said today it would buy US organic supermarket chain Whole Foods Market for $13.7 billion, including debt.

This marks the internet retailer's largest deal and biggest foray into the brick-and-mortar retail sector. 

The deal, which puts a 27% premium on Whole Foods' closing share price yesterday, would could give the grocer a major competitive edge by allowing it to tap into Amazon's massive power to buy and sell goods at a lower cost. 

Whole Foods recently had come under pressure from activist hedge fund Jana Partners, prompting it to overhaul its board. 

The deal values Whole Foods at $42 per share. The shares were trading just under that level in early trading, while Amazon's shares were up 0.9% at $997.41. 

Excluding debt, the deal is valued at $13.39 billion, based on 318.9 million diluted shares outstanding as of April 9.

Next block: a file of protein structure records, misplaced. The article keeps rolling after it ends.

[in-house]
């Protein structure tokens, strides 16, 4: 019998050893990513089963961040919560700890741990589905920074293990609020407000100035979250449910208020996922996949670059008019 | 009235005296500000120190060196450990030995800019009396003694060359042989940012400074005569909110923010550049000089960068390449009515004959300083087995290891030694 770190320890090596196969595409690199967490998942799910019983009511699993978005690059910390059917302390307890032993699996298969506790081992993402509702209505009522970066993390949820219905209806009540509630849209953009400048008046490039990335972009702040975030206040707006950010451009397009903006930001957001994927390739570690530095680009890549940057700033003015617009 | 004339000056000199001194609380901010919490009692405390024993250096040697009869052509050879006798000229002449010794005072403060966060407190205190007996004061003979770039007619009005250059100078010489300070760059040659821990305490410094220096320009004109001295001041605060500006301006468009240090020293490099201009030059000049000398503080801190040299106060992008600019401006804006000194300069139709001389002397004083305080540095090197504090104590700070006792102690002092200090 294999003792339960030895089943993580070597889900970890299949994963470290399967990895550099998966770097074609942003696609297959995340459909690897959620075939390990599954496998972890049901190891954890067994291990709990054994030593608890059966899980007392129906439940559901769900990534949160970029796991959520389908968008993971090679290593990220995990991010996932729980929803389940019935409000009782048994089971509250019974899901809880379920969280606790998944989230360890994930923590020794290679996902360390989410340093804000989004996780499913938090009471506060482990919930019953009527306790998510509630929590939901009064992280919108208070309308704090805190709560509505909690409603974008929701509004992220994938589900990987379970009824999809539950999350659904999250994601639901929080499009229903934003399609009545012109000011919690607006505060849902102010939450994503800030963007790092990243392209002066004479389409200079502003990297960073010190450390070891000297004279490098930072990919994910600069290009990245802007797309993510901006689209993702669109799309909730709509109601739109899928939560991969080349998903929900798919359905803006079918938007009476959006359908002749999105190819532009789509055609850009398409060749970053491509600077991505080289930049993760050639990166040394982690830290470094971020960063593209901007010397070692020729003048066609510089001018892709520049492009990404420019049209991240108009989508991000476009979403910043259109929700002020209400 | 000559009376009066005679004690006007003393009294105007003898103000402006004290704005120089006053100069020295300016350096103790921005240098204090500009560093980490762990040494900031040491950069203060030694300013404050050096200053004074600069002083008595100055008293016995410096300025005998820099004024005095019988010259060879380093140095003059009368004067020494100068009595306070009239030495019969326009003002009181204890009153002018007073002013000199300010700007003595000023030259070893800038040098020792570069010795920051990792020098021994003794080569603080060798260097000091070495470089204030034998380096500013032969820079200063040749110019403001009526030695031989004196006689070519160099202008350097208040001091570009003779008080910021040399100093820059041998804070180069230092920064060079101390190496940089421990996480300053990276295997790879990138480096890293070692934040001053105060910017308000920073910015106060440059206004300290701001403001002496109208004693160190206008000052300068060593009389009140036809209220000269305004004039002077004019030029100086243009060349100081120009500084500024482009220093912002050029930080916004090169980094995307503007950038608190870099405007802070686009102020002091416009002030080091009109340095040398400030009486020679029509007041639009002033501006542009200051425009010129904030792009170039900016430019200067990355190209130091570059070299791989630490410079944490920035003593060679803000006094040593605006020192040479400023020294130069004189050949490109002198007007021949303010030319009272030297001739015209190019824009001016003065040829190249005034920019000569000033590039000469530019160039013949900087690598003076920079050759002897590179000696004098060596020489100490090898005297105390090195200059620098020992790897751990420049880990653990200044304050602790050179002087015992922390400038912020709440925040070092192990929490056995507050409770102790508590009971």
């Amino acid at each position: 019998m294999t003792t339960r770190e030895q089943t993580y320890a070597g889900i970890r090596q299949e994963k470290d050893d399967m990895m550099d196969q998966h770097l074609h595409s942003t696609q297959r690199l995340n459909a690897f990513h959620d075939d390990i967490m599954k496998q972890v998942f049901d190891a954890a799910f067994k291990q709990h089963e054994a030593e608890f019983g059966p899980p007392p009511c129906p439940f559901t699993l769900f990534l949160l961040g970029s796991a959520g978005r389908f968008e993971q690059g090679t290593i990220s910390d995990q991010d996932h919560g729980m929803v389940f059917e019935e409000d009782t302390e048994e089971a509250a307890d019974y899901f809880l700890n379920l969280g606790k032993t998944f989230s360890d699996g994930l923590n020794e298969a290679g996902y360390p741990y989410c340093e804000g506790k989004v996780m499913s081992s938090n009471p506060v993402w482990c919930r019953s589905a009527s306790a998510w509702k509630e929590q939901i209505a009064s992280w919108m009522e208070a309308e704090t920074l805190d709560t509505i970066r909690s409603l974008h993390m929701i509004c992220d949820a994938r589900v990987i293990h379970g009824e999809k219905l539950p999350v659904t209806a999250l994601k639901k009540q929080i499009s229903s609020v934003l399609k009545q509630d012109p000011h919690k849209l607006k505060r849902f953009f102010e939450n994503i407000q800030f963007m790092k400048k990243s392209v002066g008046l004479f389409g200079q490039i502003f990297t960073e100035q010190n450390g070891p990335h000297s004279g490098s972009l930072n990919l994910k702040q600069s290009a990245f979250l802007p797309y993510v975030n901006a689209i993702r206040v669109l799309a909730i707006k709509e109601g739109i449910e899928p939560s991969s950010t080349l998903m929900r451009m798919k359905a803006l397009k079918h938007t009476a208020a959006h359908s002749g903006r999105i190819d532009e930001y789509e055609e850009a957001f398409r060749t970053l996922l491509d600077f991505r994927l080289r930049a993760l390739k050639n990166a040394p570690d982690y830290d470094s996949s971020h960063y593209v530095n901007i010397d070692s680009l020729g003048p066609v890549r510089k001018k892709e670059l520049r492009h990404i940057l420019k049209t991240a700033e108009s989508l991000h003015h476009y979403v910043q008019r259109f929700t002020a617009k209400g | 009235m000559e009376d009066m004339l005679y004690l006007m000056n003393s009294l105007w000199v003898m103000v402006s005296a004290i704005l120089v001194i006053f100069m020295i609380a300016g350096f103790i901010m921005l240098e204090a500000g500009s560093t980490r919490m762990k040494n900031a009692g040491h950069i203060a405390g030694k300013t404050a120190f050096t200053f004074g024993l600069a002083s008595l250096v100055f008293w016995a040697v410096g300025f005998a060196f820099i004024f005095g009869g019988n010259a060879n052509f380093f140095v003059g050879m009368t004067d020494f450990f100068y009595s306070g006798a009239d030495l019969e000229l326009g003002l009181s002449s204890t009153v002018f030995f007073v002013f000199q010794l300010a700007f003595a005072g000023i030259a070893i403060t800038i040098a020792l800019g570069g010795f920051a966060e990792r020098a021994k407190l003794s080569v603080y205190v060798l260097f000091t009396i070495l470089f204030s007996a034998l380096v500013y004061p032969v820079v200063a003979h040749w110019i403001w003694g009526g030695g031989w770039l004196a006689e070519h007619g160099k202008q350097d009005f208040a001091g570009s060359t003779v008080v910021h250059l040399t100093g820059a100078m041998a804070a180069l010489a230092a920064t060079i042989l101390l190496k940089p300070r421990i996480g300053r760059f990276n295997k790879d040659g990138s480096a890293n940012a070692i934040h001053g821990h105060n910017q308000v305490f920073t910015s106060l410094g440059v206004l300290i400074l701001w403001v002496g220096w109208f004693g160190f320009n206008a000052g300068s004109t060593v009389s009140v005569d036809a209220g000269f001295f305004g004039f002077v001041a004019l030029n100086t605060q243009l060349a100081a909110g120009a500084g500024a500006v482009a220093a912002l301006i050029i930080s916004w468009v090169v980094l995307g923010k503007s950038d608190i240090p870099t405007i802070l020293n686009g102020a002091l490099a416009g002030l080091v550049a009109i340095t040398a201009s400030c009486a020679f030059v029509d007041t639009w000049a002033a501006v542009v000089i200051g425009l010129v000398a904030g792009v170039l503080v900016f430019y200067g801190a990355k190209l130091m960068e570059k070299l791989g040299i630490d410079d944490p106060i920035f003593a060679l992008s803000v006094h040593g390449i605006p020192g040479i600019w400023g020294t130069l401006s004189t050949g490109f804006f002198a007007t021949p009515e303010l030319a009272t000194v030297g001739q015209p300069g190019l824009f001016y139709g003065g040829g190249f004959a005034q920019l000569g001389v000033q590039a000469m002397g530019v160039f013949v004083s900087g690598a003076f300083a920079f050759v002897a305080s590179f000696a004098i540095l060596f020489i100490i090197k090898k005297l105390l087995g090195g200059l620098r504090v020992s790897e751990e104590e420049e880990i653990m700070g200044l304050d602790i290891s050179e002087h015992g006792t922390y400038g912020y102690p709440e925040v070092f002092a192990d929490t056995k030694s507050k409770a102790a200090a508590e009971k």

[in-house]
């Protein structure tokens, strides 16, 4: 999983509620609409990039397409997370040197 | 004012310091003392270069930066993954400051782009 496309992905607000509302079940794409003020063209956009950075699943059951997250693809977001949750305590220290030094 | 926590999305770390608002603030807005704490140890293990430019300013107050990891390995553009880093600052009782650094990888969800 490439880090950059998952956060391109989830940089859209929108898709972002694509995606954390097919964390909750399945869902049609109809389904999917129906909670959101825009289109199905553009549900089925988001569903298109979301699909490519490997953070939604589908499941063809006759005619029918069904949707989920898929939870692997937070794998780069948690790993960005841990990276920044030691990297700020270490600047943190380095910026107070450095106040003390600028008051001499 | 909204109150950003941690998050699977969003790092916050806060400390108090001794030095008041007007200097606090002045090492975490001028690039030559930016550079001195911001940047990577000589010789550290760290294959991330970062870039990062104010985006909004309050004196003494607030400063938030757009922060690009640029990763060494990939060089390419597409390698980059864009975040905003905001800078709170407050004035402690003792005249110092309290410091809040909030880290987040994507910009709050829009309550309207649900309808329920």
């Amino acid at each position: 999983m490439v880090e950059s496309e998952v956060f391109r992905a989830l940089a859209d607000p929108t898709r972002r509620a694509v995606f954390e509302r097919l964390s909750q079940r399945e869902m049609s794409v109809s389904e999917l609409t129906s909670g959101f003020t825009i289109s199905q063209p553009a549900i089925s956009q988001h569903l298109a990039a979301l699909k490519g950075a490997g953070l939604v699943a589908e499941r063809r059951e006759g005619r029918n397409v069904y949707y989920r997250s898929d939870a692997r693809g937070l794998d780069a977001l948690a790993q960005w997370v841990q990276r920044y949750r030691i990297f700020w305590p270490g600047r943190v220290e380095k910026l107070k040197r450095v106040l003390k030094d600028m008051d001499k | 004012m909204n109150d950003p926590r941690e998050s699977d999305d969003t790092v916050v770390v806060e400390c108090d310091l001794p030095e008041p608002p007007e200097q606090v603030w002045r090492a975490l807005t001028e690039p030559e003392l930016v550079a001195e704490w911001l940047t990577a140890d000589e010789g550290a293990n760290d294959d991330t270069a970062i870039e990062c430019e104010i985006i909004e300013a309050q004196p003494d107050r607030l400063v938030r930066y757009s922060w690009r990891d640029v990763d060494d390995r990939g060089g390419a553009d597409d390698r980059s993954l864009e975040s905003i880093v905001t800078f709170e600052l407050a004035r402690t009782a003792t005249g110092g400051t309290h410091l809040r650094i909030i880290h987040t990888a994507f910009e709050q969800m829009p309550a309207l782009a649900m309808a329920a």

The grocer will continue to operate stores under the Whole Foods Market brand, the companies said. 

John Mackey will continue as chief executive of Whole Foods, and the company's headquarters will remain in Austin, Texas.

Amazon and Whole Foods expect to close the deal during the second half of 2017.

Meanwhile, Wal-Mart Stores said it would buy online men's fashion retailer Bonobos for $310m, in its fourth e-commerce deal in under a year, as it seeks to bridge the gap with e-commerce leader

Wal-Mart said Bonobos's clothes and accessories will be offered on its e-commerce website. 

The acquisition is expected to close towards the end of the second quarter or the beginning of the third quarter of Wal-Mart's fiscal year ending January 2018, the company said. 

Wal-Mart bought online women's fashion retailer ModCloth, outdoor clothing and gear retailer Moosejaw and footwear retailer Shoebuy in the first three months of this year.